In 21 cases representing all developmental periods (pseudoglandular, n = 4; canalicular, n = 8; saccular, n = 7; alveolar, n = 4) one tissue block was selected for E-cadherin, N-cadherin and β-catenin analysis at the transcriptional level by quantitative real-time reverse transcriptase polymerase chain reaction (qRT-PCR) as previously described . Additionally five paraffin embedded samples of normal adult human lung were used as controls. As it has been shown previously RNA can be isolated from paraffin embedded tissue material for expression profiling [16,17]. The total RNA was isolated from five 10 μm thick slices from each sample with Purelink FFPE total RNA isolation kit according to the manufacturer's instructions (Invitrogen, Carlsbad, CA, USA). The isolated RNA was quantified and qualified spectrophotometrically and 0.5 μg of isolated RNA was converted in duplicate to cDNA by RevertAid first strand cDNA synthesis kit (Fermentas, EU) by using random hexamers as primers. Quantitative RT-PCR was performed by using the iQ5 Optical system (Bio-Rad Laboratories, Hercules, CA) with SYBR Green I technology (iQ Custom SYBR green supermix, Bio-Rad Laboratories). PCR was performed in duplicate from each cDNA by using 66°C as the annealing temperature. The primers were 5'-aaggtgacagagcctctggat-3'(forward, f) and 5'-cgtctgtggctgtgacct-3'(reverse, r) for E cadherin; 5'-cgagccgcctgcgctgccac-3 (f) and 5'-cgctgctctccgctccccgc-3 (r) for N-cadherin; 5'-tggatgggctgcctccaggtgac-3' (f) and 5'-accagcccacccctcgagccc-3'(r) for β-catenin; and 5'-gagtcaacggatttggtcgt-3' (f) and 5'-gacaagcttcccgttctcag-3'(r) for glyceraldehyde-3-phosphate dehydrogenase (GAPDH) that was considered as a house-keeping gene in the data analysis. The results were counted by the Livak ΔΔCt method using a sample of normal adult lung as a reference . Differences between the groups were analysed by PASW Statistics software version 17 (SPSS, Chicago, IL, USA) by using Kruskal-Wallis test.
E-cadherin was strongly expressed in all the epithelial cells of developing bronchi and bronchioles of all sizes including also the smallest structures (Figure (Figure1A,1A, ,1B).1B). N-cadherin was also moderately or strongly expressed in the epithelium of bronchi and largest bronchioles whereas it was negative in the smallest developing airways (Figure (Figure1C,1C, ,1D).1D). β-catenin displayed strong membrane-bound positivity in bronchi and larger bronchioles, whereas its expression in the small developing airways was mainly strongly nuclear (Figure (Figure1E,1E, ,1F,1F, ,1G).1G). The cells underneath the epithelium, especially in smallest airways, showed also nuclear positivity for β-catenin (Figure (Figure1G),1G), and in contrast, these non-epithelial cells at the same localizations seemed to be negative for E-and N-cadherin.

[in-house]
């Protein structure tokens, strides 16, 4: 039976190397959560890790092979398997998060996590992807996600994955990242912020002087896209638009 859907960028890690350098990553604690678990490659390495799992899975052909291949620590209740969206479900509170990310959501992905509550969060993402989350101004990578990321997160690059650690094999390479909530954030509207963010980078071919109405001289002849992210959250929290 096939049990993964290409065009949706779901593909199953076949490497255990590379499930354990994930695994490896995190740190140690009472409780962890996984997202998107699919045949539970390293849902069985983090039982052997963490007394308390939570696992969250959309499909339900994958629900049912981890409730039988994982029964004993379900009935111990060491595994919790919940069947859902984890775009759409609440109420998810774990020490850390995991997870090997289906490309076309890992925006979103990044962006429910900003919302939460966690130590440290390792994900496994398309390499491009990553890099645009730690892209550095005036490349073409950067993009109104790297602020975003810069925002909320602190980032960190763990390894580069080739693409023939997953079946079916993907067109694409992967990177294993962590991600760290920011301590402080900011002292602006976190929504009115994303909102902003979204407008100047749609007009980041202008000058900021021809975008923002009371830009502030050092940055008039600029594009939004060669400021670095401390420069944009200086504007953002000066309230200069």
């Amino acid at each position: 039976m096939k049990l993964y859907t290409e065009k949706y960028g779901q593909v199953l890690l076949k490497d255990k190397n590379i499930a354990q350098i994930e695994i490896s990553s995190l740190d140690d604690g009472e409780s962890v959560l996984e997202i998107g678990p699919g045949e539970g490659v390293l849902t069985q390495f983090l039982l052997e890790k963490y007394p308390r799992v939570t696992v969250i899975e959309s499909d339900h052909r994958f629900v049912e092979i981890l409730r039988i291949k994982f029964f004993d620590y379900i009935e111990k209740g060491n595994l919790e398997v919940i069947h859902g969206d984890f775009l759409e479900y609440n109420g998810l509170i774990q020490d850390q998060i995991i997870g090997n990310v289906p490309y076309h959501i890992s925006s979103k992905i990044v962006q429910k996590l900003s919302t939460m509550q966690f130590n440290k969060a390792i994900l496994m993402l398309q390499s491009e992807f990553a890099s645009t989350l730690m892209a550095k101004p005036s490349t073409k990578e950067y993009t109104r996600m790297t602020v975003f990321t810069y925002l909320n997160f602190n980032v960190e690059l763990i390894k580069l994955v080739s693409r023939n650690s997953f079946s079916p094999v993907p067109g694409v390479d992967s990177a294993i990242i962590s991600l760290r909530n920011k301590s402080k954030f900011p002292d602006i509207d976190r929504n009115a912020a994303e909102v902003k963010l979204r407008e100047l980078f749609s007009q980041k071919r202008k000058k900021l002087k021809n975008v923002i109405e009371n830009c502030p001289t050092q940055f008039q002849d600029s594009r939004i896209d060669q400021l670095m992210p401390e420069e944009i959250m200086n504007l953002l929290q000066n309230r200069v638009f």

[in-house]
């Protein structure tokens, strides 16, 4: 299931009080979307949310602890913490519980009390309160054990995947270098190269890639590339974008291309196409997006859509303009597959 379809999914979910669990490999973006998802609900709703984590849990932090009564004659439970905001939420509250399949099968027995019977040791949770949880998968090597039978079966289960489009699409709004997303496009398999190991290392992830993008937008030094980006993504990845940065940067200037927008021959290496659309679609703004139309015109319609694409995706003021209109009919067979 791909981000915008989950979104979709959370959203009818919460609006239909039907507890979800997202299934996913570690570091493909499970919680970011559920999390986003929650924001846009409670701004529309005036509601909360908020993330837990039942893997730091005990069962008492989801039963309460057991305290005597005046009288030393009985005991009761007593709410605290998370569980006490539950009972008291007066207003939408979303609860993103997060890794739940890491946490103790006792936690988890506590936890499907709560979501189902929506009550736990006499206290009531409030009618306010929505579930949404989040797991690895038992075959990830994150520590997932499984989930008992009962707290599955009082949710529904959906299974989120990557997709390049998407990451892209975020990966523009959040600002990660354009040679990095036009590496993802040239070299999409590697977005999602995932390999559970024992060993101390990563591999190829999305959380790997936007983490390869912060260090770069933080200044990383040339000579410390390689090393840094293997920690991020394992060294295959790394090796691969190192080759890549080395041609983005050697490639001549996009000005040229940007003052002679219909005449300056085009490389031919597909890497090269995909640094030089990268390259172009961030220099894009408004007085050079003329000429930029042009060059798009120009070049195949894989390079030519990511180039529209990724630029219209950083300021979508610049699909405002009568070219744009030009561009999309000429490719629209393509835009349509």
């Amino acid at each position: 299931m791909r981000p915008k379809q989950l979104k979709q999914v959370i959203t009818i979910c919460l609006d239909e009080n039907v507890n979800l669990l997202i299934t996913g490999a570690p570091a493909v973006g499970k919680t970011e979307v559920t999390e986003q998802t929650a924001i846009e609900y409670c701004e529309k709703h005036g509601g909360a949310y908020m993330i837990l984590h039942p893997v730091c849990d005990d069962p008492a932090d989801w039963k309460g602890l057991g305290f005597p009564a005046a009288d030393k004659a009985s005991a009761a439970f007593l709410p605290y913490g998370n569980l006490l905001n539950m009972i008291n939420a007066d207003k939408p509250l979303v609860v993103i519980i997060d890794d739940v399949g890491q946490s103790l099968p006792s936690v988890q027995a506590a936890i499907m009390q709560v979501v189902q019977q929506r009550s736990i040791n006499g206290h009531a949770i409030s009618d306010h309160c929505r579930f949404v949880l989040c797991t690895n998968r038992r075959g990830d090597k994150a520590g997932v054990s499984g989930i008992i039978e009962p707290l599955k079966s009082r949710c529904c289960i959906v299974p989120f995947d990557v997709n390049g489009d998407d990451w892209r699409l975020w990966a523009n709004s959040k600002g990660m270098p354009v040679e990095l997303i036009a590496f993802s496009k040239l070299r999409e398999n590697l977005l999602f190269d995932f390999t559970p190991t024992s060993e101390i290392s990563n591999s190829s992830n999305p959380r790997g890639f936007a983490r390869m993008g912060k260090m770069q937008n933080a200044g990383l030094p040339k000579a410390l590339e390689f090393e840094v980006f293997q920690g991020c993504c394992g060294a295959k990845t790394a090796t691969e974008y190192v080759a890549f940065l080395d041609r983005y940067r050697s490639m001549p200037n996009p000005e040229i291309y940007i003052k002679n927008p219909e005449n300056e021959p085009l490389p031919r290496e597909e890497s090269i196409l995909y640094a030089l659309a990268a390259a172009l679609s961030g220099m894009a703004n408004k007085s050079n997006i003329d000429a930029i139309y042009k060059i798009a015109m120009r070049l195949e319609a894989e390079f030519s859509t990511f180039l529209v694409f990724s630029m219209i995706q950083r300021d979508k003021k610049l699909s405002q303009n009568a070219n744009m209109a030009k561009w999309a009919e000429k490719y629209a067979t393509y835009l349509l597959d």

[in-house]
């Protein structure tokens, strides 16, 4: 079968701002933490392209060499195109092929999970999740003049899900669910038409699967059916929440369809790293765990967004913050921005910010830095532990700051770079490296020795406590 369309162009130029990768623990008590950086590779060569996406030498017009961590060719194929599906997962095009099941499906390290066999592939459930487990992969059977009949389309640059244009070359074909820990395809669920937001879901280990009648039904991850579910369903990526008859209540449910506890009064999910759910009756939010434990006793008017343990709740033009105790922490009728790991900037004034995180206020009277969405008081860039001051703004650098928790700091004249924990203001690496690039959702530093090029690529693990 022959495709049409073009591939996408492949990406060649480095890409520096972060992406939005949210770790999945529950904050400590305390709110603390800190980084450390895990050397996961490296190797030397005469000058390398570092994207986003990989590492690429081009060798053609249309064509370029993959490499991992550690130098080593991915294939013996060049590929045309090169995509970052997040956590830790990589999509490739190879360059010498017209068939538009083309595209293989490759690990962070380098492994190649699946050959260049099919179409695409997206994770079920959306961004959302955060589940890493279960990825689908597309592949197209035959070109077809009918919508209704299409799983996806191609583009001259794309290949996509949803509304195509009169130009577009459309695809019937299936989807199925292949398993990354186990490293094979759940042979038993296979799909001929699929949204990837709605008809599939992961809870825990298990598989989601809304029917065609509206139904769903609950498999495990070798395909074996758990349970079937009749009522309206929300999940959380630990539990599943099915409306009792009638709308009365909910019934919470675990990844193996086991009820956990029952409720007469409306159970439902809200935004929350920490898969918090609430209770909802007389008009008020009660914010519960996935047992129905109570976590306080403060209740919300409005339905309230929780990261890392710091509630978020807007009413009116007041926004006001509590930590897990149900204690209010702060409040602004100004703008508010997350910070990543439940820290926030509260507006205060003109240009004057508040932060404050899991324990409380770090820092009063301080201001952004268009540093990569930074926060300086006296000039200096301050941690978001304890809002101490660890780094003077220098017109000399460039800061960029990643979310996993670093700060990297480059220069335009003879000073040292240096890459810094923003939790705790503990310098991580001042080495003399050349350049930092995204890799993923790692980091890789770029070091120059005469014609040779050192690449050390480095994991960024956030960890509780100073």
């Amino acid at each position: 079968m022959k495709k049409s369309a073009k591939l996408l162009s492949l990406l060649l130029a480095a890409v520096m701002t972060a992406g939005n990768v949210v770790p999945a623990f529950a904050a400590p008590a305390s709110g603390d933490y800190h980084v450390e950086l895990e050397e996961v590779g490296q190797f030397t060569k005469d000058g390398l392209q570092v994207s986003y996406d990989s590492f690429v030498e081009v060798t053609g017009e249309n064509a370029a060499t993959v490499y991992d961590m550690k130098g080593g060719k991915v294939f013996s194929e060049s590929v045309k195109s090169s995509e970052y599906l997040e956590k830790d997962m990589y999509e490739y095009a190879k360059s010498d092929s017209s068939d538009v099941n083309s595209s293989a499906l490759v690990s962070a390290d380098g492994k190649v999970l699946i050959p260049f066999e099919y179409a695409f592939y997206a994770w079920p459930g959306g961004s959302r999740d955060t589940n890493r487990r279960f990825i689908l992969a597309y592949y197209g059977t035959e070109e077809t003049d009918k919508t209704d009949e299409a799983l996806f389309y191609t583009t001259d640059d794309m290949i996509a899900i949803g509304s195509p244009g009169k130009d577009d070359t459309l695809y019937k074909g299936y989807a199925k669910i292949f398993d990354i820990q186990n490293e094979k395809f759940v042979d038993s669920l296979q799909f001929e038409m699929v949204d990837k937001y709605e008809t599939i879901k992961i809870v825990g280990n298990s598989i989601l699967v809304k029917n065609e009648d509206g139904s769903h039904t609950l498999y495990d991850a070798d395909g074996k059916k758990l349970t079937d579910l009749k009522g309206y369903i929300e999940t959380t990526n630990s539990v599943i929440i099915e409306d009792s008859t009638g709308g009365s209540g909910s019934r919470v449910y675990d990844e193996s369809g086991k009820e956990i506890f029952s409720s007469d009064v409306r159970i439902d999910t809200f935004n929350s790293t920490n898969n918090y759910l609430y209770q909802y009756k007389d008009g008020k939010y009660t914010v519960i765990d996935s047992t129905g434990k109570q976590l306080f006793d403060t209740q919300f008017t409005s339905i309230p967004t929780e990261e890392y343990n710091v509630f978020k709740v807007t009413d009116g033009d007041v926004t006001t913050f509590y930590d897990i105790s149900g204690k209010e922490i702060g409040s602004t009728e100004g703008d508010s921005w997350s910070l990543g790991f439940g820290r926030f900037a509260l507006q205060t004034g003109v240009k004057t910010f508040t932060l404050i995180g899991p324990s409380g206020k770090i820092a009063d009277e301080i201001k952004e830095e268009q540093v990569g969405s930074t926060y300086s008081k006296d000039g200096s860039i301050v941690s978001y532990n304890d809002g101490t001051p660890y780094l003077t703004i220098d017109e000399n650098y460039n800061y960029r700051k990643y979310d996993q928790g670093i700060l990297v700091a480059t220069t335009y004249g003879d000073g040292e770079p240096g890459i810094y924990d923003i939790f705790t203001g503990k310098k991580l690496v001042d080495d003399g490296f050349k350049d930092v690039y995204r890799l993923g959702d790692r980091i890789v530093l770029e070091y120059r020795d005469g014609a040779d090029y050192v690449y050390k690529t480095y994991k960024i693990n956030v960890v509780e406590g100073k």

E-cadherin was strongly expressed in the epithelial cells of bronchi and bronchioles and also in the pretype II cells of developing alveoli (Figure (Figure2A,2A, ,2B).2B). N-cadherin was faintly or moderately expressed in the cells of bronchi and bronchioles whereas the cells of developing alveoli were negative (Figure (Figure2C,2C, ,2D).2D). β-catenin was strongly membrane-bound positive in the cells of bronchi and bronchioles, whereas the cells of alveoli showed mainly nuclear-type of positivity especially at the beginning of the stage (Figure (Figure2E,2E, ,2F,2F, ,2G).2G). However, at the end of this period, the amount of membrane-bound positivity within alveolar epithelium increased, and correspondingly, the nuclear positivity decreased.
E-cadherin was expressed strongly in the epithelial cells of bronchi and bronchioles with its expression being clearly positive within alveoli in type II cells (Figure (Figure3A,3A, ,3B).3B). N-cadherin was positive in some of the epithelial cells in bronchi and bronchioles, but its expression in alveoli remained negative (Figure (Figure3C,3C, ,3D).3D). β-catenin revealed membrane-bound positivity in the cells of bronchi and bronchioles, and the cells of alveolar epithelium were also mainly membrane-type positive, although some alveolar epithelial cells exhibited also nuclear-type positivity (Figure (Figure3E,3E, ,3F,3F, ,3G3G).
E-cadherin was moderately positive in the epithelium of bronchi and bronchioles and in type II pneumocytes within alveoli (Figure (Figure4A,4A, ,4B).4B). N-cadherin was faintly expressed in only a few scattered cells of the epithelium of bronchi and bronchioles. Most of the bronchial epithelial cells were negative for N-cadherin, nor could it be detected in the alveoli (Figure (Figure4C).4C). β-catenin revealed strong membrane-bound positivity in the cells of bronchi and bronchioles, and the cells of alveolar epithelium were also mainly membrane-type positive, although some alveolar epithelial cells showed also nuclear-type positivity (Figure (Figure4D,4D, ,4E4E).